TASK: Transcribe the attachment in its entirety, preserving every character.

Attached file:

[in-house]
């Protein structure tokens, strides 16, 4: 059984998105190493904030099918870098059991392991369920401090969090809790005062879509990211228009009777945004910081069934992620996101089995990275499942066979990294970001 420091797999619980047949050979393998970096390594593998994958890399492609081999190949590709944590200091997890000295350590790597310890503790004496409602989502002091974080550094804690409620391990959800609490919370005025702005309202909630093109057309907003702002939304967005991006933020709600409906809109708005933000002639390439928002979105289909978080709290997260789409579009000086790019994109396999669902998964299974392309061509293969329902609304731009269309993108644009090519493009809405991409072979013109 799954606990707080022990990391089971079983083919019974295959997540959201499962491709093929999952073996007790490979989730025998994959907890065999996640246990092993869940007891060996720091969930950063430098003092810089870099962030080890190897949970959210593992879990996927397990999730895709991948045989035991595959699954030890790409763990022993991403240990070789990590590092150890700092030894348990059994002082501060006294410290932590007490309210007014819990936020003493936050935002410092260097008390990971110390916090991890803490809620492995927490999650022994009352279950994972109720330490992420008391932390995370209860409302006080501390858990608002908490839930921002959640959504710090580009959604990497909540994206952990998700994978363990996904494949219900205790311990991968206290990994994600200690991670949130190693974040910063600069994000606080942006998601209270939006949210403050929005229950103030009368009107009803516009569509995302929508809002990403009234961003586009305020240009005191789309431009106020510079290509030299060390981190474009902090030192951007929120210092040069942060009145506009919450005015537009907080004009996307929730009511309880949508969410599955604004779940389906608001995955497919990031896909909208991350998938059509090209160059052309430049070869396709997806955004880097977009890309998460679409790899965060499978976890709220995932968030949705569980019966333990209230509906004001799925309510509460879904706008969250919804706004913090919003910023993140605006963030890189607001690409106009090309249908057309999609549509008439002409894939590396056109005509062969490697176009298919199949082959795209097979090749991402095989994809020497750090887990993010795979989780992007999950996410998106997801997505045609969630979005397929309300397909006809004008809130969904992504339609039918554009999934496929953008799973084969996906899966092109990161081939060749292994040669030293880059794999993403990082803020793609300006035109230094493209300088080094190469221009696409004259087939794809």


[in-house]
């Protein structure tokens, strides 16, 4: 059984998105190493904030099918870098059991392991369920401090969090809790005062879509990211228009009777945004910081069934992620996101089995990275499942066979990294970001 420091797999619980047949050979393998970096390594593998994958890399492609081999190949590709944590200091997890000295350590790597310890503790004496409602989502002091974080550094804690409620391990959800609490919370005025702005309202909630093109057309907003702002939304967005991006933020709600409906809109708005933000002639390439928002979105289909978080709290997260789409579009000086790019994109396999669902998964299974392309061509293969329902609304731009269309993108644009090519493009809405991409072979013109 799954606990707080022990990391089971079983083919019974295959997540959201499962491709093929999952073996007790490979989730025998994959907890065999996640246990092993869940007891060996720091969930950063430098003092810089870099962030080890190897949970959210593992879990996927397990999730895709991948045989035991595959699954030890790409763990022993991403240990070789990590590092150890700092030894348990059994002082501060006294410290932590007490309210007014819990936020003493936050935002410092260097008390990971110390916090991890803490809620492995927490999650022994009352279950994972109720330490992420008391932390995370209860409302006080501390858990608002908490839930921002959640959504710090580009959604990497909540994206952990998700994978363990996904494949219900205790311990991968206290990994994600200690991670949130190693974040910063600069994000606080942006998601209270939006949210403050929005229950103030009368009107009803516009569509995302929508809002990403009234961003586009305020240009005191789309431009106020510079290509030299060390981190474009902090030192951007929120210092040069942060009145506009919450005015537009907080004009996307929730009511309880949508969410599955604004779940389906608001995955497919990031896909909208991350998938059509090209160059052309430049070869396709997806955004880097977009890309998460679409790899965060499978976890709220995932968030949705569980019966333990209230509906004001799925309510509460879904706008969250919804706004913090919003910023993140605006963030890189607001690409106009090309249908057309999609549509008439002409894939590396056109005509062969490697176009298919199949082959795209097979090749991402095989994809020497750090887990993010795979989780992007999950996410998106997801997505045609969630979005397929309300397909006809004008809130969904992504339609039918554009999934496929953008799973084969996906899966092109990161081939060749292994040669030293880059794999993403990082803020793609300006035109230094493209300088080094190469221009696409004259087939794809």